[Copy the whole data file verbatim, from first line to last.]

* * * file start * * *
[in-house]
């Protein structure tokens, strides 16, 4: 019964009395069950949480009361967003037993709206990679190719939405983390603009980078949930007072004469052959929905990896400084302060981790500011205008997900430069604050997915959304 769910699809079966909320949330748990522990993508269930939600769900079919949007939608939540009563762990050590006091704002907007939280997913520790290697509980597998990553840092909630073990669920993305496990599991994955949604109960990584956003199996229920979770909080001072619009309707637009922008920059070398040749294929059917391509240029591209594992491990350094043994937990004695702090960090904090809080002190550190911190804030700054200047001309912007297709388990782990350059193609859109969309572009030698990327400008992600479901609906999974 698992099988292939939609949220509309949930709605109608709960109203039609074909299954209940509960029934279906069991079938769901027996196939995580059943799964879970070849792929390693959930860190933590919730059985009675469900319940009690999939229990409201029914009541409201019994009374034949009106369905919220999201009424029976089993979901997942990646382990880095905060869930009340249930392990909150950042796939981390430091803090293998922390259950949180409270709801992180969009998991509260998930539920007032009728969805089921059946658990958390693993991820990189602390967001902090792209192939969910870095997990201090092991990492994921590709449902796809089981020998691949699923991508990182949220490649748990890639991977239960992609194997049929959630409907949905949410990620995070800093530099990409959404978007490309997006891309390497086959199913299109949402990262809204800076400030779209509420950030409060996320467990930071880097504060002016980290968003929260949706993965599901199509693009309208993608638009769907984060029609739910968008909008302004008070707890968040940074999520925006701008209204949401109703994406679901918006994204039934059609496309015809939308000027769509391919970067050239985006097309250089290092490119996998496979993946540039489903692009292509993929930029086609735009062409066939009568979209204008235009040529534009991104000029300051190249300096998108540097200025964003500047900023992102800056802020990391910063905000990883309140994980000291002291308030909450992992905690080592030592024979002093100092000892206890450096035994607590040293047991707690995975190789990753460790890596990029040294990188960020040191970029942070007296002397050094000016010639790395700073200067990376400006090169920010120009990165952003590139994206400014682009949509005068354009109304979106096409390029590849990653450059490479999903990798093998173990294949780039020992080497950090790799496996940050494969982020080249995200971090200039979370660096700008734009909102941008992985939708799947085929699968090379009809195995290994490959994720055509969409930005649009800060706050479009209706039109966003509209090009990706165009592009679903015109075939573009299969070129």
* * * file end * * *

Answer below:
[in-house]
């Protein structure tokens, strides 16, 4: 019964009395069950949480009361967003037993709206990679190719939405983390603009980078949930007072004469052959929905990896400084302060981790500011205008997900430069604050997915959304 769910699809079966909320949330748990522990993508269930939600769900079919949007939608939540009563762990050590006091704002907007939280997913520790290697509980597998990553840092909630073990669920993305496990599991994955949604109960990584956003199996229920979770909080001072619009309707637009922008920059070398040749294929059917391509240029591209594992491990350094043994937990004695702090960090904090809080002190550190911190804030700054200047001309912007297709388990782990350059193609859109969309572009030698990327400008992600479901609906999974 698992099988292939939609949220509309949930709605109608709960109203039609074909299954209940509960029934279906069991079938769901027996196939995580059943799964879970070849792929390693959930860190933590919730059985009675469900319940009690999939229990409201029914009541409201019994009374034949009106369905919220999201009424029976089993979901997942990646382990880095905060869930009340249930392990909150950042796939981390430091803090293998922390259950949180409270709801992180969009998991509260998930539920007032009728969805089921059946658990958390693993991820990189602390967001902090792209192939969910870095997990201090092991990492994921590709449902796809089981020998691949699923991508990182949220490649748990890639991977239960992609194997049929959630409907949905949410990620995070800093530099990409959404978007490309997006891309390497086959199913299109949402990262809204800076400030779209509420950030409060996320467990930071880097504060002016980290968003929260949706993965599901199509693009309208993608638009769907984060029609739910968008909008302004008070707890968040940074999520925006701008209204949401109703994406679901918006994204039934059609496309015809939308000027769509391919970067050239985006097309250089290092490119996998496979993946540039489903692009292509993929930029086609735009062409066939009568979209204008235009040529534009991104000029300051190249300096998108540097200025964003500047900023992102800056802020990391910063905000990883309140994980000291002291308030909450992992905690080592030592024979002093100092000892206890450096035994607590040293047991707690995975190789990753460790890596990029040294990188960020040191970029942070007296002397050094000016010639790395700073200067990376400006090169920010120009990165952003590139994206400014682009949509005068354009109304979106096409390029590849990653450059490479999903990798093998173990294949780039020992080497950090790799496996940050494969982020080249995200971090200039979370660096700008734009909102941008992985939708799947085929699968090379009809195995290994490959994720055509969409930005649009800060706050479009209706039109966003509209090009990706165009592009679903015109075939573009299969070129």